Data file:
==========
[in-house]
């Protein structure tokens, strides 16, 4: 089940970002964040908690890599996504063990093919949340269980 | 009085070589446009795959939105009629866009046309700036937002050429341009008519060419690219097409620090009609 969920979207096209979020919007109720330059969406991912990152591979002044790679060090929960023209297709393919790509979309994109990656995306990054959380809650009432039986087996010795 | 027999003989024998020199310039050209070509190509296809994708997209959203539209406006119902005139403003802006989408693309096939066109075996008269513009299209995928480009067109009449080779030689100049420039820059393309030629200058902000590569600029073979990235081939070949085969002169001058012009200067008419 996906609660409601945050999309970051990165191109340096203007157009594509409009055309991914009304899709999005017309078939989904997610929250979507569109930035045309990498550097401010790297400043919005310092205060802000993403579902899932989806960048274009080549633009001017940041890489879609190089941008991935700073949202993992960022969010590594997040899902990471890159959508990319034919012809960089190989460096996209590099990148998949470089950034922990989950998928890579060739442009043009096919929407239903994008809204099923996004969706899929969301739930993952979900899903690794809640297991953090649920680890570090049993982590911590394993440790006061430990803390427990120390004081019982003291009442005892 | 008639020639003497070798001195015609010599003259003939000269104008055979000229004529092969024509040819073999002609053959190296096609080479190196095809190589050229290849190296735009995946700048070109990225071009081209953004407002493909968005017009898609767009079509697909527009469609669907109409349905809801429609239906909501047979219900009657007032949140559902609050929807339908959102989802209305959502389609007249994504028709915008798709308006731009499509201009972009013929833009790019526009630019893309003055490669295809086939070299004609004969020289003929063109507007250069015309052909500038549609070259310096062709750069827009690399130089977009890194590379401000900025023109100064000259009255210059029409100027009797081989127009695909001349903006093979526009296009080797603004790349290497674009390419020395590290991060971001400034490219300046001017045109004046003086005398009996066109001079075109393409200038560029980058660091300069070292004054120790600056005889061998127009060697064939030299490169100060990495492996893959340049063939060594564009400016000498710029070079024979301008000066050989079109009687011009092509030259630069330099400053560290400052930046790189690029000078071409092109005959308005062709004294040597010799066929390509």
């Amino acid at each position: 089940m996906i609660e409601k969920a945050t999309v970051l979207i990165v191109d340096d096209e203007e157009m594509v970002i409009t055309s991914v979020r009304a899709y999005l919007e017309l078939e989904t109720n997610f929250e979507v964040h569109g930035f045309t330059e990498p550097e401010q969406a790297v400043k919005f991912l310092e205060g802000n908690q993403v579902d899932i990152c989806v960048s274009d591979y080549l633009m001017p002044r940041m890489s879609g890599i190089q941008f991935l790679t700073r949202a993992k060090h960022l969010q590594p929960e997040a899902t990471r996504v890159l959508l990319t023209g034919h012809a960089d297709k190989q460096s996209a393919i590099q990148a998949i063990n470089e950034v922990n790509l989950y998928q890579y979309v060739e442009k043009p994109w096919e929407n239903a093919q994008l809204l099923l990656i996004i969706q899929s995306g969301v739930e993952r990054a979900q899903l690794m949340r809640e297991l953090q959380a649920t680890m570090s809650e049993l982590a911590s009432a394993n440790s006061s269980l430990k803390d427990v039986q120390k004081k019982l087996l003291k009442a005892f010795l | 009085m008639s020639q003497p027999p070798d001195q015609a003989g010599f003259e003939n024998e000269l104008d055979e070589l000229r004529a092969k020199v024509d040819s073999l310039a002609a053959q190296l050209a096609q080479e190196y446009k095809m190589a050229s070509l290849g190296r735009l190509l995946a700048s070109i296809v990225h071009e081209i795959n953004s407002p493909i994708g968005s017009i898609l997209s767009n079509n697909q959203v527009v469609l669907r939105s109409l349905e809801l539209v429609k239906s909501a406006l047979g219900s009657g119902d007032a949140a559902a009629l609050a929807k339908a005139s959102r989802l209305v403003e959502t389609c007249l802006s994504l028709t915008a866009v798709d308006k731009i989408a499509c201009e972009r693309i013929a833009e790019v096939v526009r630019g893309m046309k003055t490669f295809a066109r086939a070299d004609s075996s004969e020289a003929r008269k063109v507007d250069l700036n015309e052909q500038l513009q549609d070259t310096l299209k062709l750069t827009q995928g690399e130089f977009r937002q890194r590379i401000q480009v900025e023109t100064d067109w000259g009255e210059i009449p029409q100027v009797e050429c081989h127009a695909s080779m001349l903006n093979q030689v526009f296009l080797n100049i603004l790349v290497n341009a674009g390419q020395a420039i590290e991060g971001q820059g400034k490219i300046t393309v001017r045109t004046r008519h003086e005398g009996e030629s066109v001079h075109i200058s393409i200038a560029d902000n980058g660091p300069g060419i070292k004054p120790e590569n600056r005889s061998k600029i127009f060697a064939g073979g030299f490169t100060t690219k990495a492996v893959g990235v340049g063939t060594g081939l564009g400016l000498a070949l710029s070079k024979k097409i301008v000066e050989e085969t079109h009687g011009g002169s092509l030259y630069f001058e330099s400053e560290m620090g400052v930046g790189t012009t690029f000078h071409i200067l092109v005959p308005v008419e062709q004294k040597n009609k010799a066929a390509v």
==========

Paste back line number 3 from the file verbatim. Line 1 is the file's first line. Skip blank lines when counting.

């Amino acid at each position: 089940m996906i609660e409601k969920a945050t999309v970051l979207i990165v191109d340096d096209e203007e157009m594509v970002i409009t055309s991914v979020r009304a899709y999005l919007e017309l078939e989904t109720n997610f929250e979507v964040h569109g930035f045309t330059e990498p550097e401010q969406a790297v400043k919005f991912l310092e205060g802000n908690q993403v579902d899932i990152c989806v960048s274009d591979y080549l633009m001017p002044r940041m890489s879609g890599i190089q941008f991935l790679t700073r949202a993992k060090h960022l969010q590594p929960e997040a899902t990471r996504v890159l959508l990319t023209g034919h012809a960089d297709k190989q460096s996209a393919i590099q990148a998949i063990n470089e950034v922990n790509l989950y998928q890579y979309v060739e442009k043009p994109w096919e929407n239903a093919q994008l809204l099923l990656i996004i969706q899929s995306g969301v739930e993952r990054a979900q899903l690794m949340r809640e297991l953090q959380a649920t680890m570090s809650e049993l982590a911590s009432a394993n440790s006061s269980l430990k803390d427990v039986q120390k004081k019982l087996l003291k009442a005892f010795l | 009085m008639s020639q003497p027999p070798d001195q015609a003989g010599f003259e003939n024998e000269l104008d055979e070589l000229r004529a092969k020199v024509d040819s073999l310039a002609a053959q190296l050209a096609q080479e190196y446009k095809m190589a050229s070509l290849g190296r735009l190509l995946a700048s070109i296809v990225h071009e081209i795959n953004s407002p493909i994708g968005s017009i898609l997209s767009n079509n697909q959203v527009v469609l669907r939105s109409l349905e809801l539209v429609k239906s909501a406006l047979g219900s009657g119902d007032a949140a559902a009629l609050a929807k339908a005139s959102r989802l209305v403003e959502t389609c007249l802006s994504l028709t915008a866009v798709d308006k731009i989408a499509c201009e972009r693309i013929a833009e790019v096939v526009r630019g893309m046309k003055t490669f295809a066109r086939a070299d004609s075996s004969e020289a003929r008269k063109v507007d250069l700036n015309e052909q500038l513009q549609d070259t310096l299209k062709l750069t827009q995928g690399e130089f977009r937002q890194r590379i401000q480009v900025e023109t100064d067109w000259g009255e210059i009449p029409q100027v009797e050429c081989h127009a695909s080779m001349l903006n093979q030689v526009f296009l080797n100049i603004l790349v290497n341009a674009g390419q020395a420039i590290e991060g971001q820059g400034k490219i300046t393309v001017r045109t004046r008519h003086e005398g009996e030629s066109v001079h075109i200058s393409i200038a560029d902000n980058g660091p300069g060419i070292k004054p120790e590569n600056r005889s061998k600029i127009f060697a064939g073979g030299f490169t100060t690219k990495a492996v893959g990235v340049g063939t060594g081939l564009g400016l000498a070949l710029s070079k024979k097409i301008v000066e050989e085969t079109h009687g011009g002169s092509l030259y630069f001058e330099s400053e560290m620090g400052v930046g790189t012009t690029f000078h071409i200067l092109v005959p308005v008419e062709q004294k040597n009609k010799a066929a390509v």